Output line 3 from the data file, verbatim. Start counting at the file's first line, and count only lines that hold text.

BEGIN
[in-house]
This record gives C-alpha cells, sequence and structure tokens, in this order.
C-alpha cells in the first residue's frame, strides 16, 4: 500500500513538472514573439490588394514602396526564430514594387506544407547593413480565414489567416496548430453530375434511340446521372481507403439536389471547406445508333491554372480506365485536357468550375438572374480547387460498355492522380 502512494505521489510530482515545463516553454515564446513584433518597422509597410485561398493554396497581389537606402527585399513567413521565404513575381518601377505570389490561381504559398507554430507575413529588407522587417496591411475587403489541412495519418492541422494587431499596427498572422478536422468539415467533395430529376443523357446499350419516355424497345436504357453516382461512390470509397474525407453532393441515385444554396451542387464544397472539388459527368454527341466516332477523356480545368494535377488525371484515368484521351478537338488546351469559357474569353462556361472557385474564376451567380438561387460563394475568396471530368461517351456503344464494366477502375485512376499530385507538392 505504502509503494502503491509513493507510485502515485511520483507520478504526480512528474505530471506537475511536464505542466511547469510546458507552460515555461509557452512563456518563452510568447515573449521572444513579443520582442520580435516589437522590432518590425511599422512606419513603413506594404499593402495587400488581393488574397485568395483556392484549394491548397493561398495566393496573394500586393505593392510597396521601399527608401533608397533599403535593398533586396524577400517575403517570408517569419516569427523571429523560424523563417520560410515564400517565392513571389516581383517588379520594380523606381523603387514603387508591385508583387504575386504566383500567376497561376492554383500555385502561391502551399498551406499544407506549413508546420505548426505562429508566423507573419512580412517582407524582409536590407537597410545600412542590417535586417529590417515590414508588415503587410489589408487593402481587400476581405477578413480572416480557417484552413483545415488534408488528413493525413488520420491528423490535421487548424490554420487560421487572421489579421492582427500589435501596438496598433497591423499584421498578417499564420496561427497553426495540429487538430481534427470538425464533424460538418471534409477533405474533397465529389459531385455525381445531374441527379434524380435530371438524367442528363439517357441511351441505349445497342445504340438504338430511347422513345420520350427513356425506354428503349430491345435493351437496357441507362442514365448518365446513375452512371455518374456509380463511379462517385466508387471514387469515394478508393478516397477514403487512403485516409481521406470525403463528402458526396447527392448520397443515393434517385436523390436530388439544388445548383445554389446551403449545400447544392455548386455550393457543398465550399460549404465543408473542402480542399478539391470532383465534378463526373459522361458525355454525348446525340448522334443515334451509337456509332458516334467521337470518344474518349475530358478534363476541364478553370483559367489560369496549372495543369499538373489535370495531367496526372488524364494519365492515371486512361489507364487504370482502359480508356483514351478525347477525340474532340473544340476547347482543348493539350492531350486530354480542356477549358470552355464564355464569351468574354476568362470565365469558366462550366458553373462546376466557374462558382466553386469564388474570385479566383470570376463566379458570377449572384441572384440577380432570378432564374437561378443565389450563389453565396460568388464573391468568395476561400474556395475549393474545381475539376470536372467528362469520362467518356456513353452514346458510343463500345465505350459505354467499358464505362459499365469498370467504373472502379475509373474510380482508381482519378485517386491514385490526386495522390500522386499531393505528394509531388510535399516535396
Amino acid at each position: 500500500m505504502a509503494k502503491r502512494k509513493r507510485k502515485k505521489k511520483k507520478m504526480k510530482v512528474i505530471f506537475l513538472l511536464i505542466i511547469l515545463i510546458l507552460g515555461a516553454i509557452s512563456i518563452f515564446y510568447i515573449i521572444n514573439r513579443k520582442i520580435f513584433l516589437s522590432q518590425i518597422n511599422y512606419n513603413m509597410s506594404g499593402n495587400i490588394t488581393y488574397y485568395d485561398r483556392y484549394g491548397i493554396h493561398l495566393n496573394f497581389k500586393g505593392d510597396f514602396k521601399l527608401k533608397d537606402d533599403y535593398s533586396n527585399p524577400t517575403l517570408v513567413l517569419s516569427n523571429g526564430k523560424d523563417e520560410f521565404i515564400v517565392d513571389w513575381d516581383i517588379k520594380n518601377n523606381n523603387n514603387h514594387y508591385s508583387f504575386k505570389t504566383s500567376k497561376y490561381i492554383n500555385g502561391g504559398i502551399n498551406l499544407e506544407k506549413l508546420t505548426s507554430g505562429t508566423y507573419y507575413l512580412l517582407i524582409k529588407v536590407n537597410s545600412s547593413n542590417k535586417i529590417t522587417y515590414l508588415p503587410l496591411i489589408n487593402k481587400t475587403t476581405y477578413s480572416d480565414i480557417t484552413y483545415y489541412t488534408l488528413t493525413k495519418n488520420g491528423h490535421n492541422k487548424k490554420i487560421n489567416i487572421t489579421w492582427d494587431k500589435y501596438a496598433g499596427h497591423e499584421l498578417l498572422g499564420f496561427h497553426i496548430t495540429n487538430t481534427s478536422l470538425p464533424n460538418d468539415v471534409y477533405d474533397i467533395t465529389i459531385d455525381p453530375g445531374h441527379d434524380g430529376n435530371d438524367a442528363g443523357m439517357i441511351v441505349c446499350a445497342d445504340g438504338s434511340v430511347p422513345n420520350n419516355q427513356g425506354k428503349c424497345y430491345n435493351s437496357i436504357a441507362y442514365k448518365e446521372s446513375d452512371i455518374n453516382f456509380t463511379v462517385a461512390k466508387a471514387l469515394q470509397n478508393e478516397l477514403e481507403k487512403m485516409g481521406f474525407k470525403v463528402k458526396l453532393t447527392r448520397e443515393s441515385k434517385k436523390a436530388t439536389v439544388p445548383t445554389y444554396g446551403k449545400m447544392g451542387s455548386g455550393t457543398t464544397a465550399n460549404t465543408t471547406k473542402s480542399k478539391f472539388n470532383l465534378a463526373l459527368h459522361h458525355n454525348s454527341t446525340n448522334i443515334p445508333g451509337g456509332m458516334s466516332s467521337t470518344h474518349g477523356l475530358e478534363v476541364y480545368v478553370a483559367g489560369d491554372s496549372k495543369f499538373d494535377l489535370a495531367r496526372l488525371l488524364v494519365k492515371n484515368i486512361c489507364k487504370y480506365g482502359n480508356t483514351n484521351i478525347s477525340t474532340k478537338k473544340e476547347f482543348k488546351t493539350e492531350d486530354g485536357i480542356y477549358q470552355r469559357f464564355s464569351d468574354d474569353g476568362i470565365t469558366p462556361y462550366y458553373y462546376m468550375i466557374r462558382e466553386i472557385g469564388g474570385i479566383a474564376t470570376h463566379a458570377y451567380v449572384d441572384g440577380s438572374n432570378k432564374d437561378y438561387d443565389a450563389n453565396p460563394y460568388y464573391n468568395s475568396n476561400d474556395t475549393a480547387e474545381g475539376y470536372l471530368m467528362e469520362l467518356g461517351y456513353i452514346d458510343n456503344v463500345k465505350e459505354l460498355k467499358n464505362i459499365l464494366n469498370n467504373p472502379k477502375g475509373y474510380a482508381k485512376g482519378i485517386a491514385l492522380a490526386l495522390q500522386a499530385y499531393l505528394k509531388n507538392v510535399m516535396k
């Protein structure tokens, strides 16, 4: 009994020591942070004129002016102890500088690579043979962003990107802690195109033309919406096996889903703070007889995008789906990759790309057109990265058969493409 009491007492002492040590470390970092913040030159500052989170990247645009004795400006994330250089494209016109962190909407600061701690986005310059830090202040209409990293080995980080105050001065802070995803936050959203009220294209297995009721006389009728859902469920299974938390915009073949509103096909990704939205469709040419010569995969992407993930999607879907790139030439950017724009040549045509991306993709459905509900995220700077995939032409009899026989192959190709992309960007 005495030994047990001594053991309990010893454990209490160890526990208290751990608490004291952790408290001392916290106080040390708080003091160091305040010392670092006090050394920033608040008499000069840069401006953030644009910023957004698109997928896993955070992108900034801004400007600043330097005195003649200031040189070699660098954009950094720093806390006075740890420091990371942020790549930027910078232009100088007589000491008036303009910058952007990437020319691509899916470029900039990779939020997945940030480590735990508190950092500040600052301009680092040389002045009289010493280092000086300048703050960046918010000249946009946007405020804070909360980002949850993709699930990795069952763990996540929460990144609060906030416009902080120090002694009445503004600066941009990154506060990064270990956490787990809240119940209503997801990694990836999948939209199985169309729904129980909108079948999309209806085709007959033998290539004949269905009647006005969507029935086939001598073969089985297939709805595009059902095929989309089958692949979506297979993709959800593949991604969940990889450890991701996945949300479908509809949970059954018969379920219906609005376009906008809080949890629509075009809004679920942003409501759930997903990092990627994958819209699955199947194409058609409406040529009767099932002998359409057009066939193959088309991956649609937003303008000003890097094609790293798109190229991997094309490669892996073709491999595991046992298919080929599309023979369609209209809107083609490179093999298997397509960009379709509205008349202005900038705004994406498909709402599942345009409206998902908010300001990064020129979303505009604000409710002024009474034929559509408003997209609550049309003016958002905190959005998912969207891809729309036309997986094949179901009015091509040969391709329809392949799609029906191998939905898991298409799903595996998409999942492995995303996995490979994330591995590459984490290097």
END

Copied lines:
C-alpha cells in the first residue's frame, strides 16, 4: 500500500513538472514573439490588394514602396526564430514594387506544407547593413480565414489567416496548430453530375434511340446521372481507403439536389471547406445508333491554372480506365485536357468550375438572374480547387460498355492522380 502512494505521489510530482515545463516553454515564446513584433518597422509597410485561398493554396497581389537606402527585399513567413521565404513575381518601377505570389490561381504559398507554430507575413529588407522587417496591411475587403489541412495519418492541422494587431499596427498572422478536422468539415467533395430529376443523357446499350419516355424497345436504357453516382461512390470509397474525407453532393441515385444554396451542387464544397472539388459527368454527341466516332477523356480545368494535377488525371484515368484521351478537338488546351469559357474569353462556361472557385474564376451567380438561387460563394475568396471530368461517351456503344464494366477502375485512376499530385507538392 505504502509503494502503491509513493507510485502515485511520483507520478504526480512528474505530471506537475511536464505542466511547469510546458507552460515555461509557452512563456518563452510568447515573449521572444513579443520582442520580435516589437522590432518590425511599422512606419513603413506594404499593402495587400488581393488574397485568395483556392484549394491548397493561398495566393496573394500586393505593392510597396521601399527608401533608397533599403535593398533586396524577400517575403517570408517569419516569427523571429523560424523563417520560410515564400517565392513571389516581383517588379520594380523606381523603387514603387508591385508583387504575386504566383500567376497561376492554383500555385502561391502551399498551406499544407506549413508546420505548426505562429508566423507573419512580412517582407524582409536590407537597410545600412542590417535586417529590417515590414508588415503587410489589408487593402481587400476581405477578413480572416480557417484552413483545415488534408488528413493525413488520420491528423490535421487548424490554420487560421487572421489579421492582427500589435501596438496598433497591423499584421498578417499564420496561427497553426495540429487538430481534427470538425464533424460538418471534409477533405474533397465529389459531385455525381445531374441527379434524380435530371438524367442528363439517357441511351441505349445497342445504340438504338430511347422513345420520350427513356425506354428503349430491345435493351437496357441507362442514365448518365446513375452512371455518374456509380463511379462517385466508387471514387469515394478508393478516397477514403487512403485516409481521406470525403463528402458526396447527392448520397443515393434517385436523390436530388439544388445548383445554389446551403449545400447544392455548386455550393457543398465550399460549404465543408473542402480542399478539391470532383465534378463526373459522361458525355454525348446525340448522334443515334451509337456509332458516334467521337470518344474518349475530358478534363476541364478553370483559367489560369496549372495543369499538373489535370495531367496526372488524364494519365492515371486512361489507364487504370482502359480508356483514351478525347477525340474532340473544340476547347482543348493539350492531350486530354480542356477549358470552355464564355464569351468574354476568362470565365469558366462550366458553373462546376466557374462558382466553386469564388474570385479566383470570376463566379458570377449572384441572384440577380432570378432564374437561378443565389450563389453565396460568388464573391468568395476561400474556395475549393474545381475539376470536372467528362469520362467518356456513353452514346458510343463500345465505350459505354467499358464505362459499365469498370467504373472502379475509373474510380482508381482519378485517386491514385490526386495522390500522386499531393505528394509531388510535399516535396